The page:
Madam Speaker, I will be splitting my time today with the member for Fleetwood—Port Kells.
While this is not the first time I have spoken in reply to a Speech from the Throne, it is certainly the first time I have done so from Halifax, my hometown, the place that I love and fight for and the community that I am so humbled to represent in Canada’s House of Commons. Today I am more proud of my hometown than ever.
Over the last six months, the strong sense of community that has propelled our city’s success over the last decade, with neighbours brought together by a shared purpose and pride of place, has been our strength and reassurance in a time of great uncertainty.
At a time when the COVID-19 pandemic has disrupted our way of life, where we work, when we see our families and friends, how we enjoy our city’s shops, restaurants, recreational sites and attractions, I have found great comfort and inspiration in Haligonians’ commitment to one another. Heeding the calls from our trusted public health officials, though not without sacrifice, Halifax has weathered the storm of the pandemic together.
I come to the House from a province that has seen, at different points during the spring, consecutive weeks at a time of no new cases, including today. Together with our Atlantic Canadian neighbours, we have come out of the first wave of the pandemic as one of the safest places in the Americas and as an example for the world. The key factor in our successful response has surely been our people: health care professionals who care for the sick, essential workers who put themselves at risk to keep the rest of us going, and neighbours helping neighbours.
During the lockdown, I received many letters, calls and emails from constituents who wanted to recognize the kindness of their neighbours. With their permission, I would like to read a couple:
Lauren Hutton wrote of her friend Ann Marie Danch:
Ann Marie has made many, probably a hundred by now, cloth masks and surgical caps for friends and family, some who work at Northwood [Seniors Centre], run small businesses or work in essential services, and she’s still going!
Susan Smith wrote of her brother-in-law, Ron Griffiths:
I am the caregiver of my 92 year old mom and was very nervous about going out as I was scared I’d bring COVID-19 home to her. Ron ran all my errands, shopping, did work in my yard and was here for us 100%.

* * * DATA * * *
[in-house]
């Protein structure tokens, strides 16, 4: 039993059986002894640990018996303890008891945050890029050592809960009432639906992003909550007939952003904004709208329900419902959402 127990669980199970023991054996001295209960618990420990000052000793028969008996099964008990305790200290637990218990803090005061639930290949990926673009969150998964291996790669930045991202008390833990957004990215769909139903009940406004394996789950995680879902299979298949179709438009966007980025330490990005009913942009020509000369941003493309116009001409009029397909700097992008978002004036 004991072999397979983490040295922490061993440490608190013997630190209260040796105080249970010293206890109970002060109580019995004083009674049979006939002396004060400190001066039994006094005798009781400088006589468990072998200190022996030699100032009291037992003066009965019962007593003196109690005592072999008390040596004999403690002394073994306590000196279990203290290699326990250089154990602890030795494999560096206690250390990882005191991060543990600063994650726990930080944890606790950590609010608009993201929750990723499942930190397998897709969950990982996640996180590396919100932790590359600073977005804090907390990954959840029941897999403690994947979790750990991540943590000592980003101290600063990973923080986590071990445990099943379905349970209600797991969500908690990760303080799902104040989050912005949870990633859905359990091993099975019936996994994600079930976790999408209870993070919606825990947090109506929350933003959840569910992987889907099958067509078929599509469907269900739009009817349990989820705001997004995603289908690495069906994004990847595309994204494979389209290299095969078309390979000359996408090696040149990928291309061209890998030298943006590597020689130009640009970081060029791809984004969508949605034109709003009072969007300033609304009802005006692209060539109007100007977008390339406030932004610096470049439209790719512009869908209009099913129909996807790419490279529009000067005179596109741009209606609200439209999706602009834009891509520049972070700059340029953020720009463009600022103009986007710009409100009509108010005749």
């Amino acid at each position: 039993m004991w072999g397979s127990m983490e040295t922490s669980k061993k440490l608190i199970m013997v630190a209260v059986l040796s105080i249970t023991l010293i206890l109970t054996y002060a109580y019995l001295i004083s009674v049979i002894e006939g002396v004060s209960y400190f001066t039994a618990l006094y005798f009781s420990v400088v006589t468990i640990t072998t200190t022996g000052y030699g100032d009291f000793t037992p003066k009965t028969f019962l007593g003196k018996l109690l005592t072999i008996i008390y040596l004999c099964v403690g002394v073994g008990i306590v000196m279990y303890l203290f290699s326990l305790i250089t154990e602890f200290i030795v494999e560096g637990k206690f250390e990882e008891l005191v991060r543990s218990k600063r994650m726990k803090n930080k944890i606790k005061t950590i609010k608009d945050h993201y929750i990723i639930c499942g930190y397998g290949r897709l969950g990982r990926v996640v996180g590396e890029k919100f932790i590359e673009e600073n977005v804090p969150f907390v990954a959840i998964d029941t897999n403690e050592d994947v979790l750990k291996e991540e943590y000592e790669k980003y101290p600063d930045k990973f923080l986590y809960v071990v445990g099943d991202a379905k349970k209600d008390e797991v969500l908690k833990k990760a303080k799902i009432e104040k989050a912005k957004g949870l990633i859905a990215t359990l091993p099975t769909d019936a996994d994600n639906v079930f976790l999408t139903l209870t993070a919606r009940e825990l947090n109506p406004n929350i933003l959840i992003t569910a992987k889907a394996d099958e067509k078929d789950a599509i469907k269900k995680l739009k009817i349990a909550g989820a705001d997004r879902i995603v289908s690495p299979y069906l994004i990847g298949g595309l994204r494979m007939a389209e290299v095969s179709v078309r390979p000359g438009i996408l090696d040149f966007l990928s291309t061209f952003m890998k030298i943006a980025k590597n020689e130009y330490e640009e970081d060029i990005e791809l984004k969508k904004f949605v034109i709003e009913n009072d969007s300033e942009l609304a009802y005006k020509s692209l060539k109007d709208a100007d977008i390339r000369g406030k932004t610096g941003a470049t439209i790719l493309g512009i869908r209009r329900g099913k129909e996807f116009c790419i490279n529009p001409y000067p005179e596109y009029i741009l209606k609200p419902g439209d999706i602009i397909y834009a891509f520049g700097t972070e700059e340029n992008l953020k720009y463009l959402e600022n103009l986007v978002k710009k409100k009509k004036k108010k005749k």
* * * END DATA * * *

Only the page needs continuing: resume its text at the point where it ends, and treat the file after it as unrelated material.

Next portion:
Katie Ells wrote of Graciella Clarone:
Miss Graciella brings me fresh vegetables every week. She checks in on me every couple of days, knowing I am alone and high risk. I know she does this for many people. Without Miss G, I don’t know how I would get through this “stay home” order.
Of course we have not been entirely spared this terrible virus. Sadly, we mourn the loss of 65 Nova Scotians who succumbed to COVID-19. This number is too high. One person lost is too many. I want those families to know that our city holds them in our thoughts and in our hearts.
We also know that we need to do better in our long-term care system in Nova Scotia. The province is actively working, with support from the federal government, to ensure that we have the equipment we need to protect the seniors who live in these facilities. After all, as governments rely on the hard work of everyday citizens to get through this crisis, citizens are relying on us, as government and parliamentarians, to lead.
That brings me to the government’s agenda, as laid out in the Speech from the Throne. It is difficult to believe it was only 10 months ago that we gathered in the red chamber to hear the speech that kicked off the first session of this 43rd Parliament. The world feels like a much different place than it did on that day last December and, in fact, very different from this time a year ago when I, and all of us, were on the campaign trail, asking Canadians for their trust. At the end of that campaign, Canadians re-elected our Liberal government for its strong record and our bold, hopeful plan for the future of this country.
In that election, Canadians looked at our achievements as a government, from creating a million new jobs, to enacting the strongest climate plan of any government in Canadian history; to our historic investments in community infrastructure, transit, and housing; to our important work on reconciliation, restoring Canada’s place on the world stage; and to the advancement of gender equality in all sectors of our society.
Canadians looked at our record and they re-elected a Liberal government. They looked at our vision for the future: a net-zero-emissions future, ambitious conservation goals, national pharmacare, more affordable child care, more support for our seniors, lower taxes for clean tech, and continued investments in the communities that we call home. Canadians looked at our plan and they re-elected a Liberal government.